Steve Morris was a music man but, when it came to the bookings at Band on the Wall, he was open to suggestions for other programme content. Thus there were occasional lunchtime theatre performances and comedy gigs by then unknown local drama students, Rik Mayall and Ade Edmondson. In March 1976 the venue advertised ‘Lunchtime Theatre: The Mattress Theatre Group’ and in August of that year, ‘The Erotic Hansel & Gretel.’
In 2010, Rik Mayall described the start of his and Edmondson’s careers in comedy in the 70s: (1)
We formed a group called 20th Century Coyote, and the first thing we did was an improvised affair called ‘Dead Funny’…. we would perform lunchtimes at the Band on the Wall and Monday evenings at the Studio Theatre at the University… we used to go and watch jazz.
20th Century Coyote went on to acknowledged success at The Comedy Store, London.
Over 30 years later Ade Edmondson returned to Band on the Wall, not in a comedy role, but as musician and vocalist fronting his band The Bad Shepherds on 30 September 2009. An excerpt of their performance can be viewed on the venue’s YouTube channel, http://www.youtube.com/user/thebandonthewall
At the end of the 70s, Band on the Wall had only one full-time member of staff and the NJCS just two. Steve Morris continued to manage the venue alone after he bought out his business partner Frank Cusick in early 1979. The Cusicks then vacated the apartment on the first floor of Band on the Wall. The venue had a pool of part-time staff – bar, catering, box-office, cleaning and maintenance. The NJCS was staffed by Ian Croal and Andy Dodd, who had been persuaded by Ian in 1978 to switch from his job as Promotions Manager at Chester Art Centre. For the next 5 years, Andy would be a vital part of the NJCS/Band on the Wall team. After leaving the venue, he became manager of Simply Red and a successful businessman; and on a number of occasions in future years he would intervene to save the venue and its 21st century development plans. In 1980, the NJCS appointed an assistant administrator, Geneta Gibson, who, in the early 80s, would inherit property in Kingston, Jamaica, where she now lives.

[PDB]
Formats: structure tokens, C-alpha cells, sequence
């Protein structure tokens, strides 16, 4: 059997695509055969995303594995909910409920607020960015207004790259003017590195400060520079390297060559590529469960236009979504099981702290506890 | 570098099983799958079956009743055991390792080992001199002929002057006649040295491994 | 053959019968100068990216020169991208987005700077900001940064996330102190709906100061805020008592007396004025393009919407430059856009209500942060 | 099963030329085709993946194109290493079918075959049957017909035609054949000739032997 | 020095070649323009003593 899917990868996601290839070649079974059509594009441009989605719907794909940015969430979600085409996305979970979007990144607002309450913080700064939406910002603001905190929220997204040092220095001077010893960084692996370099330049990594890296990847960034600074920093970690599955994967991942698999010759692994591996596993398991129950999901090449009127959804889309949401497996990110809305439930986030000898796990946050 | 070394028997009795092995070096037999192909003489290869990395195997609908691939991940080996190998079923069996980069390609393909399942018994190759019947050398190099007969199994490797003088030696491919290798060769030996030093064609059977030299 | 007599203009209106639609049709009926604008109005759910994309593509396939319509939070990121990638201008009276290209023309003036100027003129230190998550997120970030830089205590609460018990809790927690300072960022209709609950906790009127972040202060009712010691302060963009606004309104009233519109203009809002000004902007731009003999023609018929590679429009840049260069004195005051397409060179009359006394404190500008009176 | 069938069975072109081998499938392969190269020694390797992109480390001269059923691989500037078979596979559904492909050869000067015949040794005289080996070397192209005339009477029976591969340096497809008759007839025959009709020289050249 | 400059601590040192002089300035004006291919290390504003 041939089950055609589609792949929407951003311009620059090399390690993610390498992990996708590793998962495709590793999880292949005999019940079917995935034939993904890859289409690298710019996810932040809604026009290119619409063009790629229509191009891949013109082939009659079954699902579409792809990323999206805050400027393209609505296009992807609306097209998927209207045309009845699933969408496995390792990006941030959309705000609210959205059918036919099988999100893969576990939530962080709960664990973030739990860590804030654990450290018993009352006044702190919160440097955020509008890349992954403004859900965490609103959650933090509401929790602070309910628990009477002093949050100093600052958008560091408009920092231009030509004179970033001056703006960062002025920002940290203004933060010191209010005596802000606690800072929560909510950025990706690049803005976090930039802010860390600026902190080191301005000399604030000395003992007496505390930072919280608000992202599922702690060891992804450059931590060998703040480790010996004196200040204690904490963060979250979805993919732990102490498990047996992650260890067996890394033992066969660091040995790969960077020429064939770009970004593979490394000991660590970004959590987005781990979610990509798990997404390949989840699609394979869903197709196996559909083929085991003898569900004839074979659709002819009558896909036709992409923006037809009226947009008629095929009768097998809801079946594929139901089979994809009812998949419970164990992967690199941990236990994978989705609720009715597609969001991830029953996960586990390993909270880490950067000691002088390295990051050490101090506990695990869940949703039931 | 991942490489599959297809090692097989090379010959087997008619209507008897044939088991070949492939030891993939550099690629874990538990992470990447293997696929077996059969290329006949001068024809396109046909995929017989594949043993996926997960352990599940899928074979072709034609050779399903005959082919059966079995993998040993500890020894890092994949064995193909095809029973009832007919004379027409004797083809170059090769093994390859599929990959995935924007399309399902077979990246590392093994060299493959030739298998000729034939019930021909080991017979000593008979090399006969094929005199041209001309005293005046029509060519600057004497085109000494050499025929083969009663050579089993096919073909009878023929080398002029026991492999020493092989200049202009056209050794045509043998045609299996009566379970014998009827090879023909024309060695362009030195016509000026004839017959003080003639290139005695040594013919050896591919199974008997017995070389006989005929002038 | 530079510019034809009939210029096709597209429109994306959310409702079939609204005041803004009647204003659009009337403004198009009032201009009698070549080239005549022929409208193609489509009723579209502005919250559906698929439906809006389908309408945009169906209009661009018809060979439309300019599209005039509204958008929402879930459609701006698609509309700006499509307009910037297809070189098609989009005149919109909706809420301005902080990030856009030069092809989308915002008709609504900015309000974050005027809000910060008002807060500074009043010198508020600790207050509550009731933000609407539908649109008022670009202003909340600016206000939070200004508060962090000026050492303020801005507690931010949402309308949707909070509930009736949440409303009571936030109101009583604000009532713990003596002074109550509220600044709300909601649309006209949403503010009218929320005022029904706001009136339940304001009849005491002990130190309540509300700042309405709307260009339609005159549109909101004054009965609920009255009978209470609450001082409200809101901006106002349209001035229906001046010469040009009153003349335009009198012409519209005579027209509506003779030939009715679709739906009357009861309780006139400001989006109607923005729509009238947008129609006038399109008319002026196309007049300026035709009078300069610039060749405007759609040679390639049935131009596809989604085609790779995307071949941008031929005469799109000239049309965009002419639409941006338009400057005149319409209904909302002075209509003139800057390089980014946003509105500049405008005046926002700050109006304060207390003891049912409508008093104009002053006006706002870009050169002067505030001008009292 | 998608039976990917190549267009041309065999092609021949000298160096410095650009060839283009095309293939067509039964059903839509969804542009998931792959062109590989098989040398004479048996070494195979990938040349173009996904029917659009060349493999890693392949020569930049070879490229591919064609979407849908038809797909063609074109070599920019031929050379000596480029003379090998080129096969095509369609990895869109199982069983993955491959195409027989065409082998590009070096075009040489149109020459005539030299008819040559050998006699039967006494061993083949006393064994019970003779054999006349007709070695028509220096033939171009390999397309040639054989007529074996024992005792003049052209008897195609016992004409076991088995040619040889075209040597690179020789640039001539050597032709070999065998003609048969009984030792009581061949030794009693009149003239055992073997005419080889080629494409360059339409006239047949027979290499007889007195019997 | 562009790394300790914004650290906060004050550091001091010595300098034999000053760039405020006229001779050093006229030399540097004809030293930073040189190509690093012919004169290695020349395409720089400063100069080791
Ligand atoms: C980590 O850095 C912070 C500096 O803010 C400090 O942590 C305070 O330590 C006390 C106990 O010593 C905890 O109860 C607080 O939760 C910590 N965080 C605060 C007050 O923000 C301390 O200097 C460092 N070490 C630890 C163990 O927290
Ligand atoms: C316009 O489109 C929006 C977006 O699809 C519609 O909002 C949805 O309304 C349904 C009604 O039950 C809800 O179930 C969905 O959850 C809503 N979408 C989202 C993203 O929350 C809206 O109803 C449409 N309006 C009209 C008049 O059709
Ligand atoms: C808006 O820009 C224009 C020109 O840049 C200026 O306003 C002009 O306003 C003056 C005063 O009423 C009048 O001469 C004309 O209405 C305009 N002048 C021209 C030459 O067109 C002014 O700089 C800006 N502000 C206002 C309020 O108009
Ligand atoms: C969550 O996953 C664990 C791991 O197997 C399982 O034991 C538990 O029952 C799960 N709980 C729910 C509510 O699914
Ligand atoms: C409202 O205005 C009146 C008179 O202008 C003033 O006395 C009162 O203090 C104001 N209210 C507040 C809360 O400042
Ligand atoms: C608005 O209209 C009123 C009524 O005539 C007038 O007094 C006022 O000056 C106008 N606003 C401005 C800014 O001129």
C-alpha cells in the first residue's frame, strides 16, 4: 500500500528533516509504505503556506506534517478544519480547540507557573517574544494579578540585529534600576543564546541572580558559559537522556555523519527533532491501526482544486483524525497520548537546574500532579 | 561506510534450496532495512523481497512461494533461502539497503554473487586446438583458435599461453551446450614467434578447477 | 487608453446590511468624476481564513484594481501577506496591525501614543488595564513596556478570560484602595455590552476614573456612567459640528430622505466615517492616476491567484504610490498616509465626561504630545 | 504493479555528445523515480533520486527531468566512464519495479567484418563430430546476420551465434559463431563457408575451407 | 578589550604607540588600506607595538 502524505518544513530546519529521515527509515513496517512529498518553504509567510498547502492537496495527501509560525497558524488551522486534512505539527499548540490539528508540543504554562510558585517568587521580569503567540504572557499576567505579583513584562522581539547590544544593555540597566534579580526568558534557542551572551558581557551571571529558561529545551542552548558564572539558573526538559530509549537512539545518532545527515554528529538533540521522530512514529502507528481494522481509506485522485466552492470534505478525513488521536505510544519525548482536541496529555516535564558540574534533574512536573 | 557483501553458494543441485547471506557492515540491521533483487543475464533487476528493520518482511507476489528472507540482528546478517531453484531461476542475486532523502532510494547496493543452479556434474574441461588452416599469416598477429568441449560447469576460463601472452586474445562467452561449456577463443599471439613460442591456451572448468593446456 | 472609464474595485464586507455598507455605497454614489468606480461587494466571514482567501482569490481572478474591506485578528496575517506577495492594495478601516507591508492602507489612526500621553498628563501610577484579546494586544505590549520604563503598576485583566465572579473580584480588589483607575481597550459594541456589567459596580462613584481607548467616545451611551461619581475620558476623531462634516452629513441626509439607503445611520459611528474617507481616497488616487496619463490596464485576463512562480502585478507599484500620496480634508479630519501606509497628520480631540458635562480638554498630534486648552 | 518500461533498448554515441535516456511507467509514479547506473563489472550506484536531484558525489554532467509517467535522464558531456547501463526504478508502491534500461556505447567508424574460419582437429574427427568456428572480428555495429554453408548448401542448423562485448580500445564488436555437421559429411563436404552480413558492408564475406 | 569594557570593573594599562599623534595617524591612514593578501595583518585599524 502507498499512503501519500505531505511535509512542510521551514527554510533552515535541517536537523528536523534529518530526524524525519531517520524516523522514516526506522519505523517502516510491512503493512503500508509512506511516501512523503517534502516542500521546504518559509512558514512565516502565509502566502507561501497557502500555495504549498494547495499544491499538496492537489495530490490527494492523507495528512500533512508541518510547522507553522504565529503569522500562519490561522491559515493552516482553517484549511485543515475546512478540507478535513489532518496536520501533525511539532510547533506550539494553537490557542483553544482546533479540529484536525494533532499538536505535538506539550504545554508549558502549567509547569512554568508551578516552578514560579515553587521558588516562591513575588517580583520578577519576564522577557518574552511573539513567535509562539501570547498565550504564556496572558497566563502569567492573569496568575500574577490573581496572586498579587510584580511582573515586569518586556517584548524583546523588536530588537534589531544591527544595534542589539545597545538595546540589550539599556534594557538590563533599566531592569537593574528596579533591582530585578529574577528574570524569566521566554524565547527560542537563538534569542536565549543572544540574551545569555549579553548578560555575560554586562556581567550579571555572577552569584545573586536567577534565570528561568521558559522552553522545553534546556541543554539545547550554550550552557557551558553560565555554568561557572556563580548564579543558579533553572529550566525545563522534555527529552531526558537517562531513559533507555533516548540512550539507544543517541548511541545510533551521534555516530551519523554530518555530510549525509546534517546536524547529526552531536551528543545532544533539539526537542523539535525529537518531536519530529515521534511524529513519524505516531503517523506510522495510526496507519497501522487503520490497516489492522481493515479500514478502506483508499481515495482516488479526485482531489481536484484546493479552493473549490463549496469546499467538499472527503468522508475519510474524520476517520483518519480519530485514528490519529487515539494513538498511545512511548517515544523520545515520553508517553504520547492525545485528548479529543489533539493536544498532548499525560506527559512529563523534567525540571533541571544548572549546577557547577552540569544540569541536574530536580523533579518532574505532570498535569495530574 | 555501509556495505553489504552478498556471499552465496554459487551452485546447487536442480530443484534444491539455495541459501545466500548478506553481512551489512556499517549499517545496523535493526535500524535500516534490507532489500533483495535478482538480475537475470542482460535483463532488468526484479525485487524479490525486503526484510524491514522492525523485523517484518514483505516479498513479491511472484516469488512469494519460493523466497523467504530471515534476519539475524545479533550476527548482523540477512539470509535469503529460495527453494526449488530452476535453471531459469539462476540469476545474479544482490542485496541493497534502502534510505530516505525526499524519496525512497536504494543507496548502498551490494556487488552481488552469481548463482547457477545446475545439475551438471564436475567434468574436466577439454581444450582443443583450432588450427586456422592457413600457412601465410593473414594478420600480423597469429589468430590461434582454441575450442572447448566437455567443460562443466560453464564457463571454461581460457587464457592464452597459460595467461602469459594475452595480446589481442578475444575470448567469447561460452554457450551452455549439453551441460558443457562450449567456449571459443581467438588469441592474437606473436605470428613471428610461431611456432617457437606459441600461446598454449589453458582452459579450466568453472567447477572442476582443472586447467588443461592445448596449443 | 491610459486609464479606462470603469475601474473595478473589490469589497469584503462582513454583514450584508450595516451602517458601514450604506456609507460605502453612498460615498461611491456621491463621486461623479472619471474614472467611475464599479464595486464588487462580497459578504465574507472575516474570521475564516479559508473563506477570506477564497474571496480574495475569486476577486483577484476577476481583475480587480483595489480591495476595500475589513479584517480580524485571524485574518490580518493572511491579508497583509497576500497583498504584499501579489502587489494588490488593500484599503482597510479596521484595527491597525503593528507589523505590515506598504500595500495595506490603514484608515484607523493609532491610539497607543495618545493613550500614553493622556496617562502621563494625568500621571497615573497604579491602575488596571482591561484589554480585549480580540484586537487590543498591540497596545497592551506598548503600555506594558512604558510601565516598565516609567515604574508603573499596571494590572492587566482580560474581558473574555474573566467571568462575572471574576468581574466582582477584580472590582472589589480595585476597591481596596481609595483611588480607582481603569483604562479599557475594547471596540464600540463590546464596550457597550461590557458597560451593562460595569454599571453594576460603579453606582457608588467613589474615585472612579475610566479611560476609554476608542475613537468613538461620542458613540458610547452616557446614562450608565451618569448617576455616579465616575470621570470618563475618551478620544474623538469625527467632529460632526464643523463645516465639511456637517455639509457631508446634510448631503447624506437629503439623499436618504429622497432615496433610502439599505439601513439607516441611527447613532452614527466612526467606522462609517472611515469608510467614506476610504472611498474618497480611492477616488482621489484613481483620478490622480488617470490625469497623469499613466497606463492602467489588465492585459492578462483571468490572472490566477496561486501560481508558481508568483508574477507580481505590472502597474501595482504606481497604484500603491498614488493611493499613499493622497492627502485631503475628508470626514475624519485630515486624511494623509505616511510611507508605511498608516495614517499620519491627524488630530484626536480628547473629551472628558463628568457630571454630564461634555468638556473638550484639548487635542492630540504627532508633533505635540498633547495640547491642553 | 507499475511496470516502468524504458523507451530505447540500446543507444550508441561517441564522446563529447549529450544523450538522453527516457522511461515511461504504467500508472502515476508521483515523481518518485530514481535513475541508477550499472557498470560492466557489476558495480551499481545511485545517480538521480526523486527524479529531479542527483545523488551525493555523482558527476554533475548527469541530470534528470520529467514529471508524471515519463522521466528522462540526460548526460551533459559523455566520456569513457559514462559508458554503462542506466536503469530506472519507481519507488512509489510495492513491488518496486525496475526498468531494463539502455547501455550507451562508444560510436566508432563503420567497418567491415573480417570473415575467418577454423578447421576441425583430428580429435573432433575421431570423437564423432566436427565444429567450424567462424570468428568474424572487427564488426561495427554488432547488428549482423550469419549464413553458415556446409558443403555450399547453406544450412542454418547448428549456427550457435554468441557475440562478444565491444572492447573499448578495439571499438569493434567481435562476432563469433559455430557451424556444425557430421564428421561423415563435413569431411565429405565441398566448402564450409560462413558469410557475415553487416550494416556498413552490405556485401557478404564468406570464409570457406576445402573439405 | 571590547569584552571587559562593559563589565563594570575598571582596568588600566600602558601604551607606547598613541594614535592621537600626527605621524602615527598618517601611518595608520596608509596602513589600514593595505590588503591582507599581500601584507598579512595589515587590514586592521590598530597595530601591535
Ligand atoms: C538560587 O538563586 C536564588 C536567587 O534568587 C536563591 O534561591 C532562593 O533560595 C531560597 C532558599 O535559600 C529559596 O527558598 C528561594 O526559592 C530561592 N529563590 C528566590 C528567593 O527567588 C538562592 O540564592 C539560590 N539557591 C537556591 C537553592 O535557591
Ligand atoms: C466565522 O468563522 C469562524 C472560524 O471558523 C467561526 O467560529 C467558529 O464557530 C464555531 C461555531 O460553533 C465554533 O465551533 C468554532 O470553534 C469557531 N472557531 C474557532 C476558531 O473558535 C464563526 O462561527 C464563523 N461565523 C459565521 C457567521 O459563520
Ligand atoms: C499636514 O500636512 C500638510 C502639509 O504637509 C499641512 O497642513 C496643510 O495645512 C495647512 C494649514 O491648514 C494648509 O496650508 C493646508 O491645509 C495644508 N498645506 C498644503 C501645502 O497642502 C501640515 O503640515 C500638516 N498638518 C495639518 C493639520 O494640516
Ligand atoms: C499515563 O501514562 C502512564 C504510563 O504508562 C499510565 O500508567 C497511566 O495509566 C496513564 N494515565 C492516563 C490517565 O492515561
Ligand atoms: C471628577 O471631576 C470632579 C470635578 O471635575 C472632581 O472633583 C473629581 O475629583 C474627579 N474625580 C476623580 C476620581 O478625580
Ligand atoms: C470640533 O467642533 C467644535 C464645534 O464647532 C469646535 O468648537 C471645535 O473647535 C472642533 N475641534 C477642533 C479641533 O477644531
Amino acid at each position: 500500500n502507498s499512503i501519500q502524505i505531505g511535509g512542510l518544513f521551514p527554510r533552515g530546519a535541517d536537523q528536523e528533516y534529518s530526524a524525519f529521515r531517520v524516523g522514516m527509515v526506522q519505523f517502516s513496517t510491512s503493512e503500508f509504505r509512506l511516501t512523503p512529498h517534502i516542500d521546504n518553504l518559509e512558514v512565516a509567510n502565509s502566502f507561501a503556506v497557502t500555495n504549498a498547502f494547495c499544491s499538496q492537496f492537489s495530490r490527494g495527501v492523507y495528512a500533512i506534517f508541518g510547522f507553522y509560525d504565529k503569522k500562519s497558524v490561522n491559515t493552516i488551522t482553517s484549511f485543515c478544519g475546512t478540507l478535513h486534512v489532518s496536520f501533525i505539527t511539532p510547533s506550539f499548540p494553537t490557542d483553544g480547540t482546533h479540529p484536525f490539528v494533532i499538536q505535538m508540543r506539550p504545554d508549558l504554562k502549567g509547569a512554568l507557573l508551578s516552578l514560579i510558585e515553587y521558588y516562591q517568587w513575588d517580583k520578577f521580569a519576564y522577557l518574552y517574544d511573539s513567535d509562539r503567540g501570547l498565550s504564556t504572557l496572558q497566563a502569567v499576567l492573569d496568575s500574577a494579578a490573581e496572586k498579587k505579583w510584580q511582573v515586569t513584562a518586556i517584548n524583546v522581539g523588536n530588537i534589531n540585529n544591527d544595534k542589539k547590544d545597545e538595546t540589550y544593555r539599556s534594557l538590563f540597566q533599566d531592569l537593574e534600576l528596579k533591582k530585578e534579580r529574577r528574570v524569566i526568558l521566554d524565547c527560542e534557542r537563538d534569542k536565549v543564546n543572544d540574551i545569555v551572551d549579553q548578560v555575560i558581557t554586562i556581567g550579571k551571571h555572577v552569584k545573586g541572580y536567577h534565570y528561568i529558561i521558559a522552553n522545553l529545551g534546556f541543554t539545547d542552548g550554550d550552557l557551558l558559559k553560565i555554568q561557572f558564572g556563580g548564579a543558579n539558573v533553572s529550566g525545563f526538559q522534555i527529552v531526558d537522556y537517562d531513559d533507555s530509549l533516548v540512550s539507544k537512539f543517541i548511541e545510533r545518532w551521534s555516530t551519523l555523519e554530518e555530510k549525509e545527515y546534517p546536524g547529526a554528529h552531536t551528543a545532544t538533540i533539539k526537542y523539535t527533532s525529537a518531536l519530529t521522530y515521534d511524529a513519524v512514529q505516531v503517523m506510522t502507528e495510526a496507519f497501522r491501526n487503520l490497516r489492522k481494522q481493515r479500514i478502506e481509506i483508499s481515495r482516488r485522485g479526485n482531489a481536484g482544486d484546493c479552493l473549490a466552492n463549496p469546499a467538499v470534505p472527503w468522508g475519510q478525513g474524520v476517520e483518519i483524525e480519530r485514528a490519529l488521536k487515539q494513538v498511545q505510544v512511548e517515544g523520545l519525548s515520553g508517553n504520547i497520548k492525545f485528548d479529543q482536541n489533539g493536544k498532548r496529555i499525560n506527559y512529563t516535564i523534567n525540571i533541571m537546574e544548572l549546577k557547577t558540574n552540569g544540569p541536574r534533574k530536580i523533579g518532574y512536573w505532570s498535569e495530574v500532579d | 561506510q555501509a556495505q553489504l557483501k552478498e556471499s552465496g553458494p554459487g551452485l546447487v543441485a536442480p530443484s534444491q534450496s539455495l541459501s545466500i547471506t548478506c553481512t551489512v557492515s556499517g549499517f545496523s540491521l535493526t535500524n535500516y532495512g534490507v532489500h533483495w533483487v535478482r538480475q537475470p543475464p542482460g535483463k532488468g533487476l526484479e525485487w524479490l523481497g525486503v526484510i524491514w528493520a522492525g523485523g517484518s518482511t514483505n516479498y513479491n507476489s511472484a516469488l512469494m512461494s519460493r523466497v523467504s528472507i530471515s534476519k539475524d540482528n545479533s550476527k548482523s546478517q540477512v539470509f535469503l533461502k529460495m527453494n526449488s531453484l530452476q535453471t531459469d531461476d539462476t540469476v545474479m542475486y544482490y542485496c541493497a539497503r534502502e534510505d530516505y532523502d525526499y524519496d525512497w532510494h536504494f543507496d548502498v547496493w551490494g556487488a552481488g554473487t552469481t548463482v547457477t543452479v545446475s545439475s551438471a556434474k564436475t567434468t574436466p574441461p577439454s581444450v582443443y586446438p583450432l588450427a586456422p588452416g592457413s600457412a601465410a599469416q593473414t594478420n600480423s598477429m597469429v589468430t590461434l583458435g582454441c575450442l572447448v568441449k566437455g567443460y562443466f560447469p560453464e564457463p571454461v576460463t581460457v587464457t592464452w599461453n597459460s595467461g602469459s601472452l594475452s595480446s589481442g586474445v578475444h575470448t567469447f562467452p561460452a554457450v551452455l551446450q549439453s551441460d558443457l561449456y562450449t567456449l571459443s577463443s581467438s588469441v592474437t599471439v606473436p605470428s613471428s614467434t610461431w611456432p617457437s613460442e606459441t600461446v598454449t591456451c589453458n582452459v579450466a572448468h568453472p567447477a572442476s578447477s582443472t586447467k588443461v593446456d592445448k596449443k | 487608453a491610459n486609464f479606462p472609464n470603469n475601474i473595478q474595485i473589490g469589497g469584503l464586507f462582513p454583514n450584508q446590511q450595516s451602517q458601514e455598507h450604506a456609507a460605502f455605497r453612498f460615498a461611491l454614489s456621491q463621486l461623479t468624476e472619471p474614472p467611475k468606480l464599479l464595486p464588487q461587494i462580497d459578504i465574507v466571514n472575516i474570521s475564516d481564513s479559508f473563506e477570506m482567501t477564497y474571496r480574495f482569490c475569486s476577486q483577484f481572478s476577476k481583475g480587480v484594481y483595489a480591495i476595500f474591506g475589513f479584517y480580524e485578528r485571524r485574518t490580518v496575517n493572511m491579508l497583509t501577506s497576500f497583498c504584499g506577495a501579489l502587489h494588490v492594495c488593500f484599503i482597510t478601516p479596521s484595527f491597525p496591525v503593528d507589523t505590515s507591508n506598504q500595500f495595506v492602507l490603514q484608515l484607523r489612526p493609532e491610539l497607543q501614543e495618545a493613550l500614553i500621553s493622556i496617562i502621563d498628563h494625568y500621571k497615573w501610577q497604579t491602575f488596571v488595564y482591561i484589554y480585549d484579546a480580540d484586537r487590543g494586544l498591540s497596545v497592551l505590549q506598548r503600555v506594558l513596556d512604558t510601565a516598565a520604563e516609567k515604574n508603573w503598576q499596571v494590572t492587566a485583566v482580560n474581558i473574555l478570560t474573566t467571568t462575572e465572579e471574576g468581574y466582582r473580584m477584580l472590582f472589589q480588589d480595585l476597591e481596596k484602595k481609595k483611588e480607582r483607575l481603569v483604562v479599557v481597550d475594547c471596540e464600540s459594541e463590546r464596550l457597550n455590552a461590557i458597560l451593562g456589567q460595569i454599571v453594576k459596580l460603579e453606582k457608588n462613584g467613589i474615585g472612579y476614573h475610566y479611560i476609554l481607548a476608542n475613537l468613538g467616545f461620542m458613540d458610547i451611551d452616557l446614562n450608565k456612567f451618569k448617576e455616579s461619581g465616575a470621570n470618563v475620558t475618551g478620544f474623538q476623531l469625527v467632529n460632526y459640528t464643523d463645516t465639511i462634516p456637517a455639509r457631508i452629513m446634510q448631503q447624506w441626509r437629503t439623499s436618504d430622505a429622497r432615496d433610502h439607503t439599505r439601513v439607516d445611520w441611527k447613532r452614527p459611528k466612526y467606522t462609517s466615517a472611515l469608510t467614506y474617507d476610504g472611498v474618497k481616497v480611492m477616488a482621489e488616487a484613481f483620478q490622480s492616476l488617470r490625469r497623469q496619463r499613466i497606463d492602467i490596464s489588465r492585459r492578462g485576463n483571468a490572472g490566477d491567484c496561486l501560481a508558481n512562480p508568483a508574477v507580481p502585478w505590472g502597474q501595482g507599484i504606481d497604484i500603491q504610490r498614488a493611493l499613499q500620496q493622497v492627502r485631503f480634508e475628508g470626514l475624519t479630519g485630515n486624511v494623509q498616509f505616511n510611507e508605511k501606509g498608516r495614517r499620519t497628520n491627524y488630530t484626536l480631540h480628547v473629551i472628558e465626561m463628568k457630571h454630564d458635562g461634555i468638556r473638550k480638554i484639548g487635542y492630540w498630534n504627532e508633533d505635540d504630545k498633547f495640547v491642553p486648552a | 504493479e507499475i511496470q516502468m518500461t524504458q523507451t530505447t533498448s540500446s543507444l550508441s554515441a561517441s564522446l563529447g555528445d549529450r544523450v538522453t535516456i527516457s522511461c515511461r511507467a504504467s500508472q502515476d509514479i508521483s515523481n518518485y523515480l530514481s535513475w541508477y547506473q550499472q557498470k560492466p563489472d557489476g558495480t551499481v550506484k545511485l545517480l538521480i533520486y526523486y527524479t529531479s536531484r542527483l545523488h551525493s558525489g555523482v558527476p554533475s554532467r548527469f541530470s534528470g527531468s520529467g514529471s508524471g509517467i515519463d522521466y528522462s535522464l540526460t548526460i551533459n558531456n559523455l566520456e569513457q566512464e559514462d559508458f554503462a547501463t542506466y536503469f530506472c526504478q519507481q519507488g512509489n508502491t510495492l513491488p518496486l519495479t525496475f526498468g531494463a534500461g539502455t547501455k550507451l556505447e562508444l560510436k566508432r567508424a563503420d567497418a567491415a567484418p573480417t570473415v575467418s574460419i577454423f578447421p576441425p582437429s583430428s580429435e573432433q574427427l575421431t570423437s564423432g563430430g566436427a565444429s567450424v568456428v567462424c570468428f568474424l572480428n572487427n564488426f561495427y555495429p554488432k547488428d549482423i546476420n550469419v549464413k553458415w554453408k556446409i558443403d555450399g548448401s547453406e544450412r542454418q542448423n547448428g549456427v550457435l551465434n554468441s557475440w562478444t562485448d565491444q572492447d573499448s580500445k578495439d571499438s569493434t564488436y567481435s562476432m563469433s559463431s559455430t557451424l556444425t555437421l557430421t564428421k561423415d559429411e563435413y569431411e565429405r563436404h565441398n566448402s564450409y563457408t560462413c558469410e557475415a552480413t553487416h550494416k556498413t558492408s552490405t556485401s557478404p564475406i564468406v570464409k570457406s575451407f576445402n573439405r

The NJCS committee was chaired in the 70s by Peter Bevan, Director of Merseyside Arts Association, and a knowledgeable jazz fan and broadcaster with a regular radio programme on Radio Merseyside. He went on to be Director of Darlington Arts Centre that was closed in early 2012, the result of local authority cuts. The Centre had an outstanding reputation across the art forms – and a notable jazz programme.
A great deal of music, as well as occasional theatre and comedy, went on at Band on the Wall in the second half of the 1970s. The jazz-with-occasional-blues policy, established by ex professional musician Steve Morris in 1975, was given an injection of fresh blood by the Northern Jazz Centre Society’s promotions from October 1976 that brought a succession of the UK’s finest modern jazz groups to the venue for the first time, and would continue for many years. In the following year, 1977, youthful programme initiatives arrived via the New Manchester Review’s Rock Night and the DIY promotions of the newly-formed Manchester Musicians Collective. Together they introduced entirely new elements to the programme, local bands and aspiring musicians, many of whom chimed with the times of Punk Rock or New Wave, some with early experiments in electronica. They included bands and individual players who would be regarded as important influences on the so-called emerging Manchester music scene. There were the angry but witty Buzzcocks, the abrasive but long-lasting The Fall and the strangely musicianly The Passage; and also bands that later would be signed by Manchester’s Factory Records: A Certain Ratio, The Distractions and Joy Division. It was a spawning ground for new talent: where poet John Cooper Clarke got his first paid gig and where singer Mick Hucknall would brave the stage with his Frantic Elevators, later morphing into Just Red, then on to massive commercial success with his Simply Red, all of which played Band on the Wall.